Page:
Bush: Tax Cuts Aren't Just For The Rich

President Bush speaks at Airlite Plastics Co., a family-owned business in Omaha, Neb., to advance his embattled tax-cut plan, Monday, May 12, 2003.
President Bush, wrapping up a three-state tour to stump for larger tax cuts, disputed Democratic claims that his economic initiative mostly benefits the rich and told balky members of Congress to quit playing politics.

"For the sake of economic vitality, Congress has got to act and act boldly on this plan to get more of your own money back to you," Mr. Bush told about 7,500 people gathered Tuesday at the Indiana State Fairgrounds. He urged Congress to pass his tax-cut package before heading to Missouri to view tornado damage.

"In Washington, they'll say 'Well, this is only for a certain class of people,'" Mr. Bush said. "That's the old tired stale class warfare argument."

Tax cuts have been the main focus of speeches Mr. Bush made this week in New Mexico, Nebraska and Indianapolis. But bombings that killed at least seven Americans in Saudi Arabia caused the president's talk about the tax cuts to yield to talk of terrorism.

"These despicable acts were committed by killers whose only faith is hate," Mr. Bush said. "And the United States will find the killers and they will learn the meaning of American justice."

Mr. Bush wants the Senate to pass a larger tax cut than the $350 billion one it's debating this week. Even though his original bill called for $726 billion in tax cuts, Mr. Bush now endorses the $550 billion House version.

"I want there to be one thing on your mind when it comes to debating what's right or wrong. It's not politics. It's helping people find a job in the United States of America," Mr. Bush said he told lawmakers when he offered his tax cut plan.

Before returning to Washington, the president was traveling to southwest Missouri to view destruction left by one of the 300-plus tornadoes that slashed across the nation's midsection this month.

Mr. Bush was to fly over and take a walking tour of downtown Pierce City, Mo., a southwest Missouri town of 1,400 where a tornado destroyed or damaged 100 homes, blew a steeple off a church and bent a cross atop another.

The president's real targets on this trip were a handful of possibly wavering moderate senators who might be persuaded to go beyond the $350 billion in tax cuts that the Senate has previously supported.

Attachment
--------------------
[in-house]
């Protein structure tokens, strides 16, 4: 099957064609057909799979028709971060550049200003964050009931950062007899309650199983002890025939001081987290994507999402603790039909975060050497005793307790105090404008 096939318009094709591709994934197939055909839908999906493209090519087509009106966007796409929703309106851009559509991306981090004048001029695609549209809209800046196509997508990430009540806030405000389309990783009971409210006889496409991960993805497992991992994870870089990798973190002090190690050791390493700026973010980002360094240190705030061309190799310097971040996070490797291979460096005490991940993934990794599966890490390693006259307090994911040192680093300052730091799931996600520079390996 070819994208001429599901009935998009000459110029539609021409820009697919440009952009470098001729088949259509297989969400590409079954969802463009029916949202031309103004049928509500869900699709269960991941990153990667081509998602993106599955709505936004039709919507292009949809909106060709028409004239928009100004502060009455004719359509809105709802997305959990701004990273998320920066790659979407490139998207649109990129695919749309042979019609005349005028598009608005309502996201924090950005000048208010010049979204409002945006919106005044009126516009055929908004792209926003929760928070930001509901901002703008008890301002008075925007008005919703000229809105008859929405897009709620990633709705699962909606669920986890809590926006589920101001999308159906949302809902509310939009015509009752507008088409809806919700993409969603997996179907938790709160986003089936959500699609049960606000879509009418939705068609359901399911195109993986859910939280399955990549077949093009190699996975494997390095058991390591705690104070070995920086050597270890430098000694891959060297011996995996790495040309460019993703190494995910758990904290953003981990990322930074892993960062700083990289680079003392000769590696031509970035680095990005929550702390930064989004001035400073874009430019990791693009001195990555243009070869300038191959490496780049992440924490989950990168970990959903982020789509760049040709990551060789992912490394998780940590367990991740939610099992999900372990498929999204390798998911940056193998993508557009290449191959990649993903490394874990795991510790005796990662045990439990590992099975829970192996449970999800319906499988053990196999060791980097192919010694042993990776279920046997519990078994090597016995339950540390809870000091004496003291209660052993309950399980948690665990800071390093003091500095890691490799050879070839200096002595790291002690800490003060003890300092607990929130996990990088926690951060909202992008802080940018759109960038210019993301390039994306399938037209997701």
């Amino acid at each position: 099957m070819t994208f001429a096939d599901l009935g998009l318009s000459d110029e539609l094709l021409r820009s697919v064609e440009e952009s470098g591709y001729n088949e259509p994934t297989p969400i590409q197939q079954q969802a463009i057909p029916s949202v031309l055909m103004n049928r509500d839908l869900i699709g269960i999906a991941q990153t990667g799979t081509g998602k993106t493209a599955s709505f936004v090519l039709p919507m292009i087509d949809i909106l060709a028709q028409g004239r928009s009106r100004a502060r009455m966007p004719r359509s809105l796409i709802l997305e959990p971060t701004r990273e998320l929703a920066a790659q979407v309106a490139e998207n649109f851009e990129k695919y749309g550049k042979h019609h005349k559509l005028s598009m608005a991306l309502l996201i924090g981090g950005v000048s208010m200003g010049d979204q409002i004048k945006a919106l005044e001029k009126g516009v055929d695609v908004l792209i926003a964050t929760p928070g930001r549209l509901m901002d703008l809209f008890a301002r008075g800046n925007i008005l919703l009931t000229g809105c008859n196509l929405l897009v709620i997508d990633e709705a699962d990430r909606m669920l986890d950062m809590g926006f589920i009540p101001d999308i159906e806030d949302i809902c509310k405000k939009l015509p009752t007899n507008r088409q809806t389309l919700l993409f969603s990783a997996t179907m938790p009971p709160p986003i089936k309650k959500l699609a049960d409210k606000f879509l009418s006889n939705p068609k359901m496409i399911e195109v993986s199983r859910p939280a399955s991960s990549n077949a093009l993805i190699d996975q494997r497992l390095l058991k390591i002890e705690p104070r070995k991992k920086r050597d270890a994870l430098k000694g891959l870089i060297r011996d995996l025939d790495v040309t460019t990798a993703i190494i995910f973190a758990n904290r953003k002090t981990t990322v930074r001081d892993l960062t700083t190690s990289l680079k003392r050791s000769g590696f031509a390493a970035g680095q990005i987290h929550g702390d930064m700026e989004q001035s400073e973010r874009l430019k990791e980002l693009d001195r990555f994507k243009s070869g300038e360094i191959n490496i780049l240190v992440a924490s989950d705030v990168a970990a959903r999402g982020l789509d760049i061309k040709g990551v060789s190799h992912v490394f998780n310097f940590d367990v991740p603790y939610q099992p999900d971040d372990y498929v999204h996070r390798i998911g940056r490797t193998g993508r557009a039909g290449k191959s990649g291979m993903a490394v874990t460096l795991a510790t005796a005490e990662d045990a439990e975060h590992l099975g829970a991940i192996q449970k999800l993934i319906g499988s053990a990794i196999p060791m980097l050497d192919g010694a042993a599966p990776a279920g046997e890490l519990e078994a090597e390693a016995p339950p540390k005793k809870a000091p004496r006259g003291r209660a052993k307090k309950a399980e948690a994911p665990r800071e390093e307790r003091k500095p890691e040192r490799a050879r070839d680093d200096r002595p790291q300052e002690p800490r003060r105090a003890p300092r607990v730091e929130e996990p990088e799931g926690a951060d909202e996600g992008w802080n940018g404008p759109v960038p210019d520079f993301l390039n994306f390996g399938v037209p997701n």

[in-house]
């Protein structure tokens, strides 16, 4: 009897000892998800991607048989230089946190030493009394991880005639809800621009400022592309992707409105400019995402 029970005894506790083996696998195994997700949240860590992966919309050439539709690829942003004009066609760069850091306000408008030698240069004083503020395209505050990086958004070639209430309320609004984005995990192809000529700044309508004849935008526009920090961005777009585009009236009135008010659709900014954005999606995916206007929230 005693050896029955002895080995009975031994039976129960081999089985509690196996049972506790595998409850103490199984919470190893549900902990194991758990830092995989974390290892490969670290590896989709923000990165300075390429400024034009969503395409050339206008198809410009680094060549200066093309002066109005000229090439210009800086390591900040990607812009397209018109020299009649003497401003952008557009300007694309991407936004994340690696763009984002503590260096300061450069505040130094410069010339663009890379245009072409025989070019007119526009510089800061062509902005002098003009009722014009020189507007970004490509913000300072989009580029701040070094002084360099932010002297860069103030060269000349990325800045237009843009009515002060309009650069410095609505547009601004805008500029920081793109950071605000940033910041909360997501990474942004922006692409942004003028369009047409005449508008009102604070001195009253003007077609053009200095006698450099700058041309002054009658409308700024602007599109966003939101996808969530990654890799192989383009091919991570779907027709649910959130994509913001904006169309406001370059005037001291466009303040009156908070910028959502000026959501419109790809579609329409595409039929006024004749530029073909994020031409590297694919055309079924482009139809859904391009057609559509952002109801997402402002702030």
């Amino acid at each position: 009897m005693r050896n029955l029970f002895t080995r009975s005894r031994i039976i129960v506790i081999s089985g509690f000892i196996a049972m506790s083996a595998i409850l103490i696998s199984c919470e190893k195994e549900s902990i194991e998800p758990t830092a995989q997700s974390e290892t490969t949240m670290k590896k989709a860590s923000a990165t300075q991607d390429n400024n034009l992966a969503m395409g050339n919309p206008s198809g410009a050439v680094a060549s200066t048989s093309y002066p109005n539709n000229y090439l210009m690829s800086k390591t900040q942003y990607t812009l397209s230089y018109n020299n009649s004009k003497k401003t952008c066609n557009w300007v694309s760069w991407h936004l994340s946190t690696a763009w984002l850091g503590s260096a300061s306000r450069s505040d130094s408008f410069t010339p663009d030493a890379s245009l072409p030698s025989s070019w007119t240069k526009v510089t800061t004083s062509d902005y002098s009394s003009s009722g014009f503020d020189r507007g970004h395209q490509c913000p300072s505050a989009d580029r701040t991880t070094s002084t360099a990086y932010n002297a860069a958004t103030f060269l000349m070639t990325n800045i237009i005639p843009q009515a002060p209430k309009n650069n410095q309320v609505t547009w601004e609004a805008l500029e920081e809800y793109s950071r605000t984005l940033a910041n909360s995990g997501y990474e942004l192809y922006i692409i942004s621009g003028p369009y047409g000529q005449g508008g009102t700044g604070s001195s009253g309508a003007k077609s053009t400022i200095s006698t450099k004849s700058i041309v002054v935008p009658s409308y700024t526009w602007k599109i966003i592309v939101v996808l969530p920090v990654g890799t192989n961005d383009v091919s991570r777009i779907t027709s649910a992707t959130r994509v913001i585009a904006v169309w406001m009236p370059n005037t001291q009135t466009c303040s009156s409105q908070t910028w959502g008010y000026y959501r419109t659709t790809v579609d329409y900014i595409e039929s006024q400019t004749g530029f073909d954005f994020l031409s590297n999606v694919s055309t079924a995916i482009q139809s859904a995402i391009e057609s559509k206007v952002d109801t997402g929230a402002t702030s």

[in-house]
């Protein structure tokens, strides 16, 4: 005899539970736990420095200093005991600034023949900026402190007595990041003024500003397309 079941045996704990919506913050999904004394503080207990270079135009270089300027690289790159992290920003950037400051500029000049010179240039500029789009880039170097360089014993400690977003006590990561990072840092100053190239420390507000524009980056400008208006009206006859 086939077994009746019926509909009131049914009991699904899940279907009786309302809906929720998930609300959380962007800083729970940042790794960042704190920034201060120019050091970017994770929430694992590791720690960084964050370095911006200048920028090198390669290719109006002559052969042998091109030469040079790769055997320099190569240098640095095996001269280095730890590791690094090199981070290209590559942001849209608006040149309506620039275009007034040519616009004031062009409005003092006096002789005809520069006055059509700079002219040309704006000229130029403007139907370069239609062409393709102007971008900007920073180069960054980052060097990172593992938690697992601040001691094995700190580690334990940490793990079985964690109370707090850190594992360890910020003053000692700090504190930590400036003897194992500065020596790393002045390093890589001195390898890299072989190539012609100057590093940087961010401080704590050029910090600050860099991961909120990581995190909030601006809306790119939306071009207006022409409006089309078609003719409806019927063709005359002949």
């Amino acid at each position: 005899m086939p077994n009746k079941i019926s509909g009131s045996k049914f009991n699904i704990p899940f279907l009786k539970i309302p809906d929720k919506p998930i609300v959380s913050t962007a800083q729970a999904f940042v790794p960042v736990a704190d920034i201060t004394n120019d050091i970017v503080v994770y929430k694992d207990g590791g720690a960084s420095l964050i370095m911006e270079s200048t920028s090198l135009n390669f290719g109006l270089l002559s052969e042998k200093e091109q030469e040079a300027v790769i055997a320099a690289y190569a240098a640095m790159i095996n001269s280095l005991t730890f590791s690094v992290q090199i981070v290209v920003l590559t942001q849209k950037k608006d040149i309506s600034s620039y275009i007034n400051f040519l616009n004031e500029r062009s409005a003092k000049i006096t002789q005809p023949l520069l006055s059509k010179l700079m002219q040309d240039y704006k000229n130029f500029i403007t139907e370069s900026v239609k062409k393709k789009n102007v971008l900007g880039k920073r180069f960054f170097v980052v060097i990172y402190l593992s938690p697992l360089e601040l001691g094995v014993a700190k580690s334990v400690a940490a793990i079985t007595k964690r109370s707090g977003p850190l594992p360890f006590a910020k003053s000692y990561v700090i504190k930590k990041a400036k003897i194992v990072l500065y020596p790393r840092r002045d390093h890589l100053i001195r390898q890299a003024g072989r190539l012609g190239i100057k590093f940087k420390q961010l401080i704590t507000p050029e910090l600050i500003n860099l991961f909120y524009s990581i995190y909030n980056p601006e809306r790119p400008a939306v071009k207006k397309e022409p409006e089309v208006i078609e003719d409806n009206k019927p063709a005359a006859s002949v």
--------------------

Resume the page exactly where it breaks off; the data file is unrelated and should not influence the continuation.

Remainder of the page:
One such target, Sen. Ben Nelson, D-Neb., greeted Bush at the airport and later told reporters that he might support a larger tax cut, especially if the administration joins him in backing an item in the budget to provide $20 billion to hard-strapped states.

"The pressure isn't coming from the White House," Nelson said. "It's coming from doing what's right."

Sen. Evan Bayh, D-Ind., is another White House target.

Asked if he was willing to vote for a tax-cut higher than the $350 billion level the Senate has endorsed, Bayh said, "I'm concerned about raiding the Social Security trust fund."

He said everything above $350 billion posed more of a danger of doing that. Asked if he thought the White House might win him over, he cupped his hand over his ear and said he was going to "do a Reagan" — a reference to how President Reagan sometimes pretended not to hear reporters' questions.

To a cheering crowd of more than 2,000 at a plastics plant in Omaha, Neb., on Monday, Mr. Bush lauded provisions in his tax plan that would let small businesses write off more of their new equipment purchases and reduce taxes on dividend income.

Mr. Bush's visit to Airlite Plastics Co., a family-owned business, generated some negative publicity in advance when employees were told they'd need to make up the time they were off while the plant was used for the president to promote his "jobs and growth" plan.

But just hours before Mr. Bush's visit, White House spokeswoman Claire Buchan said Airlite had relented and would pay all its employees whether they worked, attended the president's speech or took the day off.

"We're pleased. We think it's the right thing to do," she said.

On Monday night, Mr. Bush met with about 25 Republicans from the Hoosier state where a member of the Bush economic team is considering a run for governor.

White House budget chief Mitchell Daniels, who was at the president's speech at the fairgrounds, announced his resignation earlier this month, setting up a likely run for Indiana governor. During his speech, Mr. Bush called Daniels "my man, Mitch."

Without mentioning Daniels' possible gubernatorial bid, the president said: "Mitch Daniels has been a good friend, a close adviser, and I'm going to miss him. Washington's loss, however, will be the gain for the people of Indiana."